More product details are available from SwissMicros . Order handling was prompt and personalized; attention to delivery was exceptionally good. This calculator, especially at nearly half the price, is a worthy successor to the HP 15C – or competitor, should HP turn its reintroduction into a permanent product. The HP 15C, in whatever form, is indeed a legacy tool.
The Pocket-Sized “HP 15C”
But there is more. If you have non-large fingers, the shirt-pocket-sized DM-15 from SwissMicros costs less than the DM15L and is a miniaturized HP 15C, shown below with the HP 15C-sized DM15L and the SwissMicros cases.
The smaller calculator costs less and is well-suited for carrying around, indoors or outdoors, for it has a continuous plastic sheet on the keyboard, keeping fluids out. The keys, though smaller, have the same “clacking” action as the DM15L when pushed. The DM-15 also has a 5-pin interface connector, and it comes with a miniature carrying case made of sewn leather with a felt interior. I found it a very snug fit and use it instead as a calculator stand or dust cover on my desk. With use, it probably stretches to the right size, being leather. The smaller DM-15 has the same display type and functional performance as the larger unit.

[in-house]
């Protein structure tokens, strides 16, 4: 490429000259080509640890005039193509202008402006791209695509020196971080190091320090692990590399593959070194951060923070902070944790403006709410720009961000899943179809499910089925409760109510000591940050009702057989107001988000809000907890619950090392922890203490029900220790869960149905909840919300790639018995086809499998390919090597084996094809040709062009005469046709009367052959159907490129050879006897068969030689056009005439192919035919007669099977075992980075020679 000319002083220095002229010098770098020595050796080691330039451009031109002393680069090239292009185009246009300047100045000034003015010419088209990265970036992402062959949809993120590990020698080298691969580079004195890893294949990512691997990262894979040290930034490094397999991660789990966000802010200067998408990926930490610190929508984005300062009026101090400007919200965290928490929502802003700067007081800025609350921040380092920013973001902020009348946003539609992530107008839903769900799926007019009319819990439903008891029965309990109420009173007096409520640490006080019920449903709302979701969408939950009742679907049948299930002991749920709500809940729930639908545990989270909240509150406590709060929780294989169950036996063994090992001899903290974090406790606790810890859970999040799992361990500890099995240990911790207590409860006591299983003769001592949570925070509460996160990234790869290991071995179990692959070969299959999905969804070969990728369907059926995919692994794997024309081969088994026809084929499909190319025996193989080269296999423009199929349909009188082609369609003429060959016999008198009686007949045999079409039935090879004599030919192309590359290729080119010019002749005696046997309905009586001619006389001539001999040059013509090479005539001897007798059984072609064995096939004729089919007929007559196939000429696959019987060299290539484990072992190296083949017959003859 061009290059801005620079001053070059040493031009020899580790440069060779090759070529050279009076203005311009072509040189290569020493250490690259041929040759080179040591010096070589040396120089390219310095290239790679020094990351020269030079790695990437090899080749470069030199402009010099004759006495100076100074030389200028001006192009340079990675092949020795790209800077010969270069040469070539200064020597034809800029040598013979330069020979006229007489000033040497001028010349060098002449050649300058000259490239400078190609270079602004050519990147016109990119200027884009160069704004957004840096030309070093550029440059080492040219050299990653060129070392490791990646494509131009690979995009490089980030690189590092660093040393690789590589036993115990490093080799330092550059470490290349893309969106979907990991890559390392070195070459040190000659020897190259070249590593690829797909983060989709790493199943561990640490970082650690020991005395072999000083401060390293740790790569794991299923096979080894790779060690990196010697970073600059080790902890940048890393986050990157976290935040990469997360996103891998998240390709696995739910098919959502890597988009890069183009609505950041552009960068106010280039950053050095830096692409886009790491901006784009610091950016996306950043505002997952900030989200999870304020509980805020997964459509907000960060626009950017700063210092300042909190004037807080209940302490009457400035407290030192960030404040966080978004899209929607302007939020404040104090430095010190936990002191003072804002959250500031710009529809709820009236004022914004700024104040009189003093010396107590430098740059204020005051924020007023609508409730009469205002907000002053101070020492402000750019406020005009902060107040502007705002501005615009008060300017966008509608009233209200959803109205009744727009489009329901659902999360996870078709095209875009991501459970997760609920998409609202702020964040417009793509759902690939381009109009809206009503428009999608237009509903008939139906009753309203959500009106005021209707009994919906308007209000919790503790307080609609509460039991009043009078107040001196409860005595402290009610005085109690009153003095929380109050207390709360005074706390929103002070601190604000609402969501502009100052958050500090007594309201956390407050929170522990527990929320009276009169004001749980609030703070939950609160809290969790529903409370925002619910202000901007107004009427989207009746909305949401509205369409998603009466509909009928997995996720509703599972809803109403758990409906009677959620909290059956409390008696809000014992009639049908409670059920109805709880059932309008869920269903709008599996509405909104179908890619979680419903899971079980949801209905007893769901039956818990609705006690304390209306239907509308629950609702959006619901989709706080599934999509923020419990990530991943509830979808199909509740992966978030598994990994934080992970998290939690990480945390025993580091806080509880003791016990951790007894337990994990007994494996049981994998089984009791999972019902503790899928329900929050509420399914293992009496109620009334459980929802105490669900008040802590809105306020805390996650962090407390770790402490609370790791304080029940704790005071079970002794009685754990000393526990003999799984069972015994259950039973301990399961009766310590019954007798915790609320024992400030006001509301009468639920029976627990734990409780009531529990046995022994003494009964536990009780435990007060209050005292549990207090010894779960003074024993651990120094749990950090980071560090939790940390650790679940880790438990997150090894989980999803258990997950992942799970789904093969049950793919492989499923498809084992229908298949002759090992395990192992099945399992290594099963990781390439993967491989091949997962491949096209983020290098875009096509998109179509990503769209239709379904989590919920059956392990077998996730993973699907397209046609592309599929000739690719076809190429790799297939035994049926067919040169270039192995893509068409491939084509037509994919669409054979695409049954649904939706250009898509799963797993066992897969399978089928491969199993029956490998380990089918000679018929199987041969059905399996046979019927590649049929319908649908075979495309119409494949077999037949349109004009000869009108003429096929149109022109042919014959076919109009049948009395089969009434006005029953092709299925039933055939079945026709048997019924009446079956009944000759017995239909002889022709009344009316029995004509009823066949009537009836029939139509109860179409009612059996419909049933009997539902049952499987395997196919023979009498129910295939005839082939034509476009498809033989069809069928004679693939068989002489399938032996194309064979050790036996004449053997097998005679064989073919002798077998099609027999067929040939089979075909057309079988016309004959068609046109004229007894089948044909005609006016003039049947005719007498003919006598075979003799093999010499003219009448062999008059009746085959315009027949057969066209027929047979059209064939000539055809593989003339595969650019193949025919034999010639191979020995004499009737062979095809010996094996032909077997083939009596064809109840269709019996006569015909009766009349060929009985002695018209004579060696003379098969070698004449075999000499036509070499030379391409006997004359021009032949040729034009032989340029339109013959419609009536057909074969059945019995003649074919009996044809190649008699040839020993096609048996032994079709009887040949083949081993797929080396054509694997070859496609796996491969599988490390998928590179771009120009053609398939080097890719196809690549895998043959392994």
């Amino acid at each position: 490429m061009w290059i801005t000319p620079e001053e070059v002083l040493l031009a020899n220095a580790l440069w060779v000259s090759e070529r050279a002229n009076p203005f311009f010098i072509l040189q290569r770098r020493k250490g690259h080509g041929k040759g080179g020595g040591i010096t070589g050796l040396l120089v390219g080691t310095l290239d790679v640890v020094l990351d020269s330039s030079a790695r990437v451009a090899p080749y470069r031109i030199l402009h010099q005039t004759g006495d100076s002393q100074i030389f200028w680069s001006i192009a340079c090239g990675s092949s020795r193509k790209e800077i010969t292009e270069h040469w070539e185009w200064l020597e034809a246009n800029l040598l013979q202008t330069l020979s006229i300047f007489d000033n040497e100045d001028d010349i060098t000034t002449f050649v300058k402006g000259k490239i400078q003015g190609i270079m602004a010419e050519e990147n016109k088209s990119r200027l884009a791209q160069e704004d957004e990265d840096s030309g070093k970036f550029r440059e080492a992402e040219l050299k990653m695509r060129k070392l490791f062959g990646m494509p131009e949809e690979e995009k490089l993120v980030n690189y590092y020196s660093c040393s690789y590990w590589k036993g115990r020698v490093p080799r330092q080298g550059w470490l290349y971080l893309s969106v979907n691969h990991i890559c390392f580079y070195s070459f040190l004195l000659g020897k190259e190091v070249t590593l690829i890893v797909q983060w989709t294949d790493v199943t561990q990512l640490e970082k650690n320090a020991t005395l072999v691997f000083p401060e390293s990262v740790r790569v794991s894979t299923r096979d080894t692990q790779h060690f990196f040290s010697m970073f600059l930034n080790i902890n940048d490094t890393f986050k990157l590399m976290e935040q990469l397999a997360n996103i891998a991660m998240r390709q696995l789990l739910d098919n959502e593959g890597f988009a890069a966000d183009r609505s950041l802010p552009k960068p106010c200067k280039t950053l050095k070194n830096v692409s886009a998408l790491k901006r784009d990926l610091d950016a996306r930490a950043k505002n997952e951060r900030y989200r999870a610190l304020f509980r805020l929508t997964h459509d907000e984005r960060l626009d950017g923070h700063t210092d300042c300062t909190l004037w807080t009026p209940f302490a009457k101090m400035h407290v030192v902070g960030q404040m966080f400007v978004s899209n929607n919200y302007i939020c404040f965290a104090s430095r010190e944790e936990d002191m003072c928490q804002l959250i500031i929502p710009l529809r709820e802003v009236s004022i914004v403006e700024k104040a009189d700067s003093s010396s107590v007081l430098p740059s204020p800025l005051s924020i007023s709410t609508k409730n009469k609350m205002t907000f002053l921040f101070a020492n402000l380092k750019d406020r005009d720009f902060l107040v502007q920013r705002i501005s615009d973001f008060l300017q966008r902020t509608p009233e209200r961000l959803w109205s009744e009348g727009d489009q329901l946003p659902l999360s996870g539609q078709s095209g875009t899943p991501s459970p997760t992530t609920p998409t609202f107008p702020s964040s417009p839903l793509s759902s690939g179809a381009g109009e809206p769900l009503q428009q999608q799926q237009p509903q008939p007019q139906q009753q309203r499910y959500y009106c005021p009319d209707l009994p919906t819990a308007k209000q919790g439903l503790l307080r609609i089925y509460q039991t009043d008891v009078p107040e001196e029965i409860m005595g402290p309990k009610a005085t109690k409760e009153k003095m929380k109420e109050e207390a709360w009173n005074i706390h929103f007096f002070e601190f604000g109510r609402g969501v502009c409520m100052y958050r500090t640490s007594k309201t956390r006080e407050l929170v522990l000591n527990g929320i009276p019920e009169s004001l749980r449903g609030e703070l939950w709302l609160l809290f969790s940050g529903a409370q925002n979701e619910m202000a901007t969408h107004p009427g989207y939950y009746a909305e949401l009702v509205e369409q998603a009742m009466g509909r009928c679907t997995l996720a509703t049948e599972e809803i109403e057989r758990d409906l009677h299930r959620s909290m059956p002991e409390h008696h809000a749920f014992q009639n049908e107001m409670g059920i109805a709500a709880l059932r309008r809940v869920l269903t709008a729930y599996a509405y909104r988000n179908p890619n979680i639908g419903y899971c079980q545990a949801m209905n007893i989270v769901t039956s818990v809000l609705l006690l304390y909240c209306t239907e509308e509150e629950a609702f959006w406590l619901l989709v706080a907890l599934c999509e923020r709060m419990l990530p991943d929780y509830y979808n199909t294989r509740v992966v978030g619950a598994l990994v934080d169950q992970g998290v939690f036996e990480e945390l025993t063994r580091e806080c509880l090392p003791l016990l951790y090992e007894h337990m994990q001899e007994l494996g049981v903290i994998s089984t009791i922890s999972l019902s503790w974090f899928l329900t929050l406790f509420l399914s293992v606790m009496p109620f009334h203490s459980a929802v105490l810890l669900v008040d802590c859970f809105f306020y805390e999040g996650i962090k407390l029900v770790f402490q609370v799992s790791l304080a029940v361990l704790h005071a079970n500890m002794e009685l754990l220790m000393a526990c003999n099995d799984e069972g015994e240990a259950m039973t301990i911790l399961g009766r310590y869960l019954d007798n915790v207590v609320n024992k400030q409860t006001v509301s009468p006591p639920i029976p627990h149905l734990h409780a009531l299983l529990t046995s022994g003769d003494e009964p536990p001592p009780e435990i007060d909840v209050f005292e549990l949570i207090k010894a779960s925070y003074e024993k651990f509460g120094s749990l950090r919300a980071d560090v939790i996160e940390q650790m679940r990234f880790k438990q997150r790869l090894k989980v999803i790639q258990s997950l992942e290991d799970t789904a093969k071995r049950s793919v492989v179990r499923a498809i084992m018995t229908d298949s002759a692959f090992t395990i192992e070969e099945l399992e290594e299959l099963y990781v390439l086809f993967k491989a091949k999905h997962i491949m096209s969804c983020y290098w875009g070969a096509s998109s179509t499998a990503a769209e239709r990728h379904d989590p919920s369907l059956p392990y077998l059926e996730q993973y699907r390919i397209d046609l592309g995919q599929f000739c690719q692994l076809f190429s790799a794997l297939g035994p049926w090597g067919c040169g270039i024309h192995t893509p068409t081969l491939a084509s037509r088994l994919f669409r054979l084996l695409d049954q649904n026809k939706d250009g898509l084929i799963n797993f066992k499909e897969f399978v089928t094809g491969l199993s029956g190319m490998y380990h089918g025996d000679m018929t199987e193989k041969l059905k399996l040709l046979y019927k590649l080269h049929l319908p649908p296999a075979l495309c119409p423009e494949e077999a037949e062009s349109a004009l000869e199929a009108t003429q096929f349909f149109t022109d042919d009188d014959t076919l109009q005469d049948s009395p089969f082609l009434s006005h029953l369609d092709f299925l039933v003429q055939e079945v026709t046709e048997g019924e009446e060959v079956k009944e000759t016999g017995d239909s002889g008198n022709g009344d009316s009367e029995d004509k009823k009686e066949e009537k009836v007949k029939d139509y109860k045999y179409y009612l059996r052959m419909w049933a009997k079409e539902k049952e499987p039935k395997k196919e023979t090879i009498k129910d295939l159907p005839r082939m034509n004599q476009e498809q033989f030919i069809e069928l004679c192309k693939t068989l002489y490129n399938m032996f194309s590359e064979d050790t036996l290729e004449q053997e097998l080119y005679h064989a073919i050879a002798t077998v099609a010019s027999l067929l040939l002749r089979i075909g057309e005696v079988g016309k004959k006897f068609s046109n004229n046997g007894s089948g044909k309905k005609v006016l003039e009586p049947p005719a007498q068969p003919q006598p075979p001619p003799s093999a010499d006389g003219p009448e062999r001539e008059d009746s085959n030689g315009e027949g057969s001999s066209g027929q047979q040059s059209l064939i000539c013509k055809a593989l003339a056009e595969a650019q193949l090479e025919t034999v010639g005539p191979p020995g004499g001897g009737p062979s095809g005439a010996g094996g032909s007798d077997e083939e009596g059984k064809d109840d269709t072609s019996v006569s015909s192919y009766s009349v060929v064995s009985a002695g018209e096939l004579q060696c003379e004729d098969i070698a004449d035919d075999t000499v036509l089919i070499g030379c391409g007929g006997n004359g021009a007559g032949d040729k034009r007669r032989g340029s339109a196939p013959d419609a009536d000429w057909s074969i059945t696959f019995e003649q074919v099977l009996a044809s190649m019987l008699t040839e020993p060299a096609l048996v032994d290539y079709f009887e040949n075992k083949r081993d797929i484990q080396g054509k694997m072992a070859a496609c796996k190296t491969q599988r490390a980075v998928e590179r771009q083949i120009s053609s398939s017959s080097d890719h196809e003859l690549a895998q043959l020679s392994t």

Calculators that are Quasi-Computers
For some, more is better. Non-minimalists might be attracted to the final HP calculator to be given notice in this article, that of the HP 48G. As a next-generation calculator after the HP 15C, it has a multi-line, graphic LCD display and even more functions. Calculator users seriously desiring more functions and a computer-like “feel” in its use might be attracted to the HP 48G. Mine is shown below. Note that its LCD screen is damaged, though not by jungle vapor. I made the foolish mistake of leaving the 3 alkaline batteries in the unit while storing it in its carrying case. Chemical fumes from the batteries damaged the display. (This can also happen with camera optics or their LCD displays; remove batteries before air-tight storage.)